Visit Mentors' Round Table to read our interviews of women in the fields of science and health. These are women of varying levels of experience and backgrounds, brought to the table to answer your questions about everything from work-life balance to financial management. Read on, be inspired, and leave them (and us!) a comment!
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Ecologists study the relationships of living things to their environment and with each other, and examine the effects of a wide range of factors such as population size, rainfall, temperature, forest fires and major construction projects.
Ecologists usually specialize in one or more of the following biological areas: botany, marine biology, microbiology, soil science, toxicology, zoology or related disciplines concerned with conservation of the environment. Often working as part of multi-disciplinary teams, ecologists conduct research studies into problems such as the effects of dam construction, mining, logging and recreational use on natural habitats, the management of fish, wildlife and forestry resources, the development of biological control strategies to combat pest insects and weeds, and the effects of pollutants discharged into the air by factories or vehicles on natural vegetation and wildlife.
What is your career?
I'm an ecologist who researches the interactions between insects and plants, and application to pest control in agriculture.
Where are you in your career?
I'm a first year graduate student in a PhD program.
How did you choose your career?
In Middle School, I decided that I wanted my career to have a meaningful impact on the world, and became interested in environmental issues. As an environmental studies major in college, I found my ecology courses and research particularly interesting, so I decided to pursue further opportunities to do research in ecology.
Have there been any problems in your work life or training that have arisen because of your religion?
I went to a small Bais Yaakov (Girls only-Jewish education) with few resources for high school, so I had to teach myself to a large extent to make myself more competitive in the college application process. In college and grad school, I had the usual difficulties with missing classes for the Jewish holidays. Integration into my program is much harder when I can't eat the food at events or attend social events on Shabbat, but I still attend events when I can, even if I can't eat the food, because interacting with people in my field is an important part of developing as a scientist and networking. Tzniut has also been a problem with some of my lab work for classes- I've had to tell professors that I can't wear waders.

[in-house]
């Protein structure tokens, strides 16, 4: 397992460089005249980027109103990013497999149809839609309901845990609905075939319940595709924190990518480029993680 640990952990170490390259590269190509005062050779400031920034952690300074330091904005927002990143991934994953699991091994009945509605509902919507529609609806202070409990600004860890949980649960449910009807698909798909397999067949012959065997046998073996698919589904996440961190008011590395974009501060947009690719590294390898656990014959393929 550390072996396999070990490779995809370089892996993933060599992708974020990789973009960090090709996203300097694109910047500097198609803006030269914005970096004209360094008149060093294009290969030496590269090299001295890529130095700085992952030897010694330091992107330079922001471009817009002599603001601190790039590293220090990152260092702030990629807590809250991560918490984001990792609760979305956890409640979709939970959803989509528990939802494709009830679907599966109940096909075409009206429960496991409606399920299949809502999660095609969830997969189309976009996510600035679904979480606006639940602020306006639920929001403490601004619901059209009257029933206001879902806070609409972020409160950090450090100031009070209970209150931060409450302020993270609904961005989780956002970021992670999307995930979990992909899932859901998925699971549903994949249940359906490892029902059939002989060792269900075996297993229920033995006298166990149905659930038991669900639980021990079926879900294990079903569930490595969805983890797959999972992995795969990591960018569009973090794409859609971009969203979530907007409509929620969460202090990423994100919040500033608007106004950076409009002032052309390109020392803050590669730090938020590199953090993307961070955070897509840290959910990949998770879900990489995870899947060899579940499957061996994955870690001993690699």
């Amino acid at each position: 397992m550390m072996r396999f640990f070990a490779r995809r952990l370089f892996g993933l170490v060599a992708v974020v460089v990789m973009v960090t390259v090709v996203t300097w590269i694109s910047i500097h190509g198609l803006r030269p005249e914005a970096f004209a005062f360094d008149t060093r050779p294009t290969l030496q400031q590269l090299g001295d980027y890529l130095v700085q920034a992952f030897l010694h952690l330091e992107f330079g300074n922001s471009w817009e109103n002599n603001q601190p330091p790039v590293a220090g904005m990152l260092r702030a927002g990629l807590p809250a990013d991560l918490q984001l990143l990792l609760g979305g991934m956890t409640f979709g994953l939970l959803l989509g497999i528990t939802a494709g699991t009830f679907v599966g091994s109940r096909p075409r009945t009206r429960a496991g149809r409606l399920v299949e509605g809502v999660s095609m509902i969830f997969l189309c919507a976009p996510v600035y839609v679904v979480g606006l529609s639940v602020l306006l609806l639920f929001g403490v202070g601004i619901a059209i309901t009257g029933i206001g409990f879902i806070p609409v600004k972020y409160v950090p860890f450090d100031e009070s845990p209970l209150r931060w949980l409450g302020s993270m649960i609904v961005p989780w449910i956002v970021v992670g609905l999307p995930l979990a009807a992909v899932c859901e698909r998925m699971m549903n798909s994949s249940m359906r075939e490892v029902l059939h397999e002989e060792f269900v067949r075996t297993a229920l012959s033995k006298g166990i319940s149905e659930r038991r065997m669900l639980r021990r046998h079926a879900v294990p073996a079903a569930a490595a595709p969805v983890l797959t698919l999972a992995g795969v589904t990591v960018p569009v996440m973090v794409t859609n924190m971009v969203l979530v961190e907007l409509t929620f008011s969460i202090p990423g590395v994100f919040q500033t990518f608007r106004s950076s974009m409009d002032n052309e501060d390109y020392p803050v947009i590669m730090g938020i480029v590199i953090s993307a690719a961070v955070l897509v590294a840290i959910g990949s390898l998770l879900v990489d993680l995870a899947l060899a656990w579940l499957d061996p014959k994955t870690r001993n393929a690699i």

What do you like best about your career? What do you like least? Are you married?
I like thinking about the type of complex questions that ecology deals with and spending time in nature, even if it's just by staring at it under a microscope. It's challenging being in a career where work in wild and remote places is common, since that means that most graduate programs and jobs are not in particularly Jewish areas. I'm not married; I recently started looking for a husband, and it turns out that is hard to do when you live in a city with less than a minyan of Orthodox Jews.
How do/did you handle the financial stress of training?
For undergrad, I went to a college that provided generous financial aid, and came out with a manageable amount of loans. For my PhD, not only is my tuition paid, but I also receive a stipend that covers living expenses, through a combination of fellowships, and teaching and research assistantships.
Are things turning out the way you planned or are they different? Is your career different than what you expected when you chose it?
I'm finding that graduate school is very unstructured, and deciding how to spend my time, and what kind of work to do, is completely up to me. Also, don't expect most ecologists to aspire to fix environmental problems- some just care about their research.
Do you have any advice for students aspiring to be where you are?
Choose an undergraduate institution that will give you an opportunity to work with researchers that are doing important, interesting work. If you are at a small college or one with insufficient resources, try to spend your summers doing research at a REU or similar program. Try to get your results published or presented at a national conference. Maybe get a Master's first- it's a good way to find out if a PhD is for you, and to prepare you for dissertation-level work.
If you could do this over again would you? Is there anything you would change?
Yes. I might have done a Master's between my Bachelor's and PhD.